One per job. That’s correct. Multiple punch lists from the client tell you that you aren’t conducting business as you should, your contracts aren’t complete and you don’t have the field procedures you need in place to deal with the little stuff that shows up at the end of a job. We outline the punch list procedure in our book and if followed, clients won’t be able to use the punch list as an excuse to not make the final payment.
Payments On Schedule
Make sure they stick to the payment schedule. When you let clients change the payment schedule, you’re letting them change the terms of the contract. Once that happens, the door is open. Payment schedules should be clearly outlined in your contract as we discussed in an earlier newsletter. Your payment schedule should be just above the signature line on the last page and you should read that schedule to the client before they sign the agreement. You also need to let the client know that deviating from that payment schedule will get the job shut down immediately. That should also be included in the contract language.
Intent to Lien
While we’re talking about payments, be sure you file a “Notice of Intent to Lien” on the first day of every job you do. That tells your client that you’re a professional and you conduct business accordingly. The state laws where you work have very specific steps that are required for you to preserve your right to be paid. This isn’t about being a nice guy, it’s about a business relationship. Send the notice of intent to lien and you will see a decidedly different attitude by your clients toward you. You will also see far fewer late payments. It’s worth doing.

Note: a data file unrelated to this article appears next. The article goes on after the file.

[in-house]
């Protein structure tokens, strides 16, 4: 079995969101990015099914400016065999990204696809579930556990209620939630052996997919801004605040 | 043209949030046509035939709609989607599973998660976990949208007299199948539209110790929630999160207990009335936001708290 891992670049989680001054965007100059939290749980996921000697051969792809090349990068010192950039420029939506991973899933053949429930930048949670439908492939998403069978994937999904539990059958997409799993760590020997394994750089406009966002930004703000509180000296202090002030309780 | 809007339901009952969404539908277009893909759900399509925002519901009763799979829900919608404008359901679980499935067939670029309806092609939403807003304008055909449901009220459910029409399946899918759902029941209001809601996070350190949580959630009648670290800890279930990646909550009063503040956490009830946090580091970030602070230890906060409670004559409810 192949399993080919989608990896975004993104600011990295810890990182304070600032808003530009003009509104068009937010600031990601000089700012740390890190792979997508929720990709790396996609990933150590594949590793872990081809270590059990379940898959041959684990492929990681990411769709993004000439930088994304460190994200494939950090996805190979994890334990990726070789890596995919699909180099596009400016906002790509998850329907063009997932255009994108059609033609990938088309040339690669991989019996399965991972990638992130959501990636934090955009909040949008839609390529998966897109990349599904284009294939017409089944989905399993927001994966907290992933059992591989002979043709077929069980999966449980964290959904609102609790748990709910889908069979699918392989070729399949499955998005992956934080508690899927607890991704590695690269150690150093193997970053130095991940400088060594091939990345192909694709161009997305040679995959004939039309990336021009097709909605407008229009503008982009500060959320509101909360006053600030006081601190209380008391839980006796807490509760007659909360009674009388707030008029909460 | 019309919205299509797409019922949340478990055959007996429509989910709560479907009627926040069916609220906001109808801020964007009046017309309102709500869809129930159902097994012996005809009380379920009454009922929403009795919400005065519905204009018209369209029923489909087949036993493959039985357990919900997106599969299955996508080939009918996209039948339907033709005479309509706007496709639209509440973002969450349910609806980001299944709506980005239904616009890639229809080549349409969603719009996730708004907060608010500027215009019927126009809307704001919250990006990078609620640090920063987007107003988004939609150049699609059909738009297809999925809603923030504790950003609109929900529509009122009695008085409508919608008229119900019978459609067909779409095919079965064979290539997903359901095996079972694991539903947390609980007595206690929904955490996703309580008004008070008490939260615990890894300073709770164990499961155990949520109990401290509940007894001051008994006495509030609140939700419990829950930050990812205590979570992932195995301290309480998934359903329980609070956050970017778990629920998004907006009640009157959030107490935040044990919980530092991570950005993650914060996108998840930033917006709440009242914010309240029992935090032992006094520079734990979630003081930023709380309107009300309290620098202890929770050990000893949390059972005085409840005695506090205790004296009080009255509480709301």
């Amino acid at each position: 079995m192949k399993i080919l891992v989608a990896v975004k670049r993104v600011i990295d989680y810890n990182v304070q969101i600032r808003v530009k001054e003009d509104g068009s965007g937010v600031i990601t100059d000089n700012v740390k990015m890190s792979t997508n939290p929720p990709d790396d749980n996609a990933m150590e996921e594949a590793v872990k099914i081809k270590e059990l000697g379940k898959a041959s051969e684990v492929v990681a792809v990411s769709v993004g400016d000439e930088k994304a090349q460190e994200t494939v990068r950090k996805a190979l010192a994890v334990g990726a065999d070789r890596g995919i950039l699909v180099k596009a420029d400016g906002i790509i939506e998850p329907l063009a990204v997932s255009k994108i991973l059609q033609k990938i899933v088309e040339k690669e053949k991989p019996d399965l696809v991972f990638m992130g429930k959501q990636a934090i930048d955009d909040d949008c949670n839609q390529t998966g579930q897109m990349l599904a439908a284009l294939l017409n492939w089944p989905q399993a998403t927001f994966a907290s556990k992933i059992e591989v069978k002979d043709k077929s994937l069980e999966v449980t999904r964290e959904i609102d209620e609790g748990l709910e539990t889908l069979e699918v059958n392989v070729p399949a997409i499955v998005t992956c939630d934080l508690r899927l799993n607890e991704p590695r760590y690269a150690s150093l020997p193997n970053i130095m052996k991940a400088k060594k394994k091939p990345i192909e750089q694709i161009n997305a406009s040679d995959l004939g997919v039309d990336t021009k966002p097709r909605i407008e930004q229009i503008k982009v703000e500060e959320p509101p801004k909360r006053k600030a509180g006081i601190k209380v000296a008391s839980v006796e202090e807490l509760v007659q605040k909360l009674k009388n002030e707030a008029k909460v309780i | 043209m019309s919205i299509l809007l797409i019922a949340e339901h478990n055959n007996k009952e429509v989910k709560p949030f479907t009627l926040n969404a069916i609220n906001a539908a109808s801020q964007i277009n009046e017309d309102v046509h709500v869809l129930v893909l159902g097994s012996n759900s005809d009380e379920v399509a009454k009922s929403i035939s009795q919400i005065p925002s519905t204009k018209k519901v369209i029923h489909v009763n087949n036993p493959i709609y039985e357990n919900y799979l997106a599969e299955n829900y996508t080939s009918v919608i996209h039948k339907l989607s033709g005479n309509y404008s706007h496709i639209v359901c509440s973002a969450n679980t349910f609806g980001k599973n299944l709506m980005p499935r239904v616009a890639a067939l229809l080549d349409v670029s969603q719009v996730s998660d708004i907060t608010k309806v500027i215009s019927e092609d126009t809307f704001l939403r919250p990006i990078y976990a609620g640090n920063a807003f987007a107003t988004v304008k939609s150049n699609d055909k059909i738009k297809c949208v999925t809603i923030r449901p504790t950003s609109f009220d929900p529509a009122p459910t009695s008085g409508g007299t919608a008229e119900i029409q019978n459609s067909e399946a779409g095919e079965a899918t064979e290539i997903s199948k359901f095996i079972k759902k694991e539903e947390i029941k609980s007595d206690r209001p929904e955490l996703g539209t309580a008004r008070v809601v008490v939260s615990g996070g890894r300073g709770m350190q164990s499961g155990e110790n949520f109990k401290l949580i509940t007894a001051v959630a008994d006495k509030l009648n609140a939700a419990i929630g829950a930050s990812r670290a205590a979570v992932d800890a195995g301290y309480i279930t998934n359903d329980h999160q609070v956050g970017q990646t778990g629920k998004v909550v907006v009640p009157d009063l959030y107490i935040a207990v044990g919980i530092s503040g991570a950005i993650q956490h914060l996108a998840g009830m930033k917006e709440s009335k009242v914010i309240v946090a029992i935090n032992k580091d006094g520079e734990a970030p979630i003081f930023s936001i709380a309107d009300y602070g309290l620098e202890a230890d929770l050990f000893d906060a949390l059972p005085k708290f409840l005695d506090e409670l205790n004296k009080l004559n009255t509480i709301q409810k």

Stop the Chit-Chat
Make sure you also have language in your contract that specifically restricts the owner from talking to your employees or your subs. If the owner has anything to say, they need to say it to you or your job super, lead person or foreperson, not to the people working on the job. I could write for a week on the things that can happen when an owner starts asking your employee how much they are paid, or asking your sub what they are charging you for this job. They might even ask for changes outside the contract. It might be idle chit-chat for your sub, but it isn’t for the homeowner.
Guess what? Even with that language in your contract, some clients will still start yakking at your employees or your subs from day one. Don’t be mean and nasty, but you do need to get in front of them and remind them the contract specifically forbids their talking to any workers on the job. Don’t let it go on.
If you keep a tight rein on your jobs you’ll greatly reduce the opportunity for your clients to arbitrarily change your agreement. Conduct yourself as a professional and you’ll find it is much easier to keep your jobs on schedule with a positive cash flow. You’ll sleep better, too.